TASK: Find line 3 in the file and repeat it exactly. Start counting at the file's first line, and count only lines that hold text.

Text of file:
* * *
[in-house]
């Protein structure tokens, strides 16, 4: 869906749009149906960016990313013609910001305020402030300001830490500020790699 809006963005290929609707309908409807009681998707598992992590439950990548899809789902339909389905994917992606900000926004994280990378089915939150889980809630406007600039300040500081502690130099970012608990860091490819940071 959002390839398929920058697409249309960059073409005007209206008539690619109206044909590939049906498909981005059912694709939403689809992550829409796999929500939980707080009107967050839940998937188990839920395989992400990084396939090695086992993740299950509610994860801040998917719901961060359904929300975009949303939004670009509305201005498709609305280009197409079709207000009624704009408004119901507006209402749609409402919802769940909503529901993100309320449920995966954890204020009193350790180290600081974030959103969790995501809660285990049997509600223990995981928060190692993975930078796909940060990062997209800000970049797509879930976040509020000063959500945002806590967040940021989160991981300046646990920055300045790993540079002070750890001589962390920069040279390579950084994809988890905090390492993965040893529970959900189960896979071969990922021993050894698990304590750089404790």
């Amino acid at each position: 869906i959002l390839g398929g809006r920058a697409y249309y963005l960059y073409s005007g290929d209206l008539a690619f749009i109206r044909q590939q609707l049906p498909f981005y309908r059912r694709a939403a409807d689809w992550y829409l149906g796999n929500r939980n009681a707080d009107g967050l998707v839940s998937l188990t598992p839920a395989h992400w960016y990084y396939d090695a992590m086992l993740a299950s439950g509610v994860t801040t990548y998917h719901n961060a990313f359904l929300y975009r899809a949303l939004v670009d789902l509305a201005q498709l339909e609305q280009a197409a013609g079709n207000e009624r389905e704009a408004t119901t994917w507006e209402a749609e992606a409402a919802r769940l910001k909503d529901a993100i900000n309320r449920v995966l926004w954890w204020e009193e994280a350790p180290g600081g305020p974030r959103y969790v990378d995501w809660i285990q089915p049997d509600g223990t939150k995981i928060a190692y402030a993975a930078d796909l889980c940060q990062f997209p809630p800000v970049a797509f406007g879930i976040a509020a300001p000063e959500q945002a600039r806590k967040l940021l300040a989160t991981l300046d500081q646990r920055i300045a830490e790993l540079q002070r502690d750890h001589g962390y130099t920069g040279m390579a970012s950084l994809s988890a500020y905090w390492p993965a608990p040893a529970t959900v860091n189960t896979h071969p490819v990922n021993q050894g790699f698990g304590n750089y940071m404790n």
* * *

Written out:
């Amino acid at each position: 869906i959002l390839g398929g809006r920058a697409y249309y963005l960059y073409s005007g290929d209206l008539a690619f749009i109206r044909q590939q609707l049906p498909f981005y309908r059912r694709a939403a409807d689809w992550y829409l149906g796999n929500r939980n009681a707080d009107g967050l998707v839940s998937l188990t598992p839920a395989h992400w960016y990084y396939d090695a992590m086992l993740a299950s439950g509610v994860t801040t990548y998917h719901n961060a990313f359904l929300y975009r899809a949303l939004v670009d789902l509305a201005q498709l339909e609305q280009a197409a013609g079709n207000e009624r389905e704009a408004t119901t994917w507006e209402a749609e992606a409402a919802r769940l910001k909503d529901a993100i900000n309320r449920v995966l926004w954890w204020e009193e994280a350790p180290g600081g305020p974030r959103y969790v990378d995501w809660i285990q089915p049997d509600g223990t939150k995981i928060a190692y402030a993975a930078d796909l889980c940060q990062f997209p809630p800000v970049a797509f406007g879930i976040a509020a300001p000063e959500q945002a600039r806590k967040l940021l300040a989160t991981l300046d500081q646990r920055i300045a830490e790993l540079q002070r502690d750890h001589g962390y130099t920069g040279m390579a970012s950084l994809s988890a500020y905090w390492p993965a608990p040893a529970t959900v860091n189960t896979h071969p490819v990922n021993q050894g790699f698990g304590n750089y940071m404790n």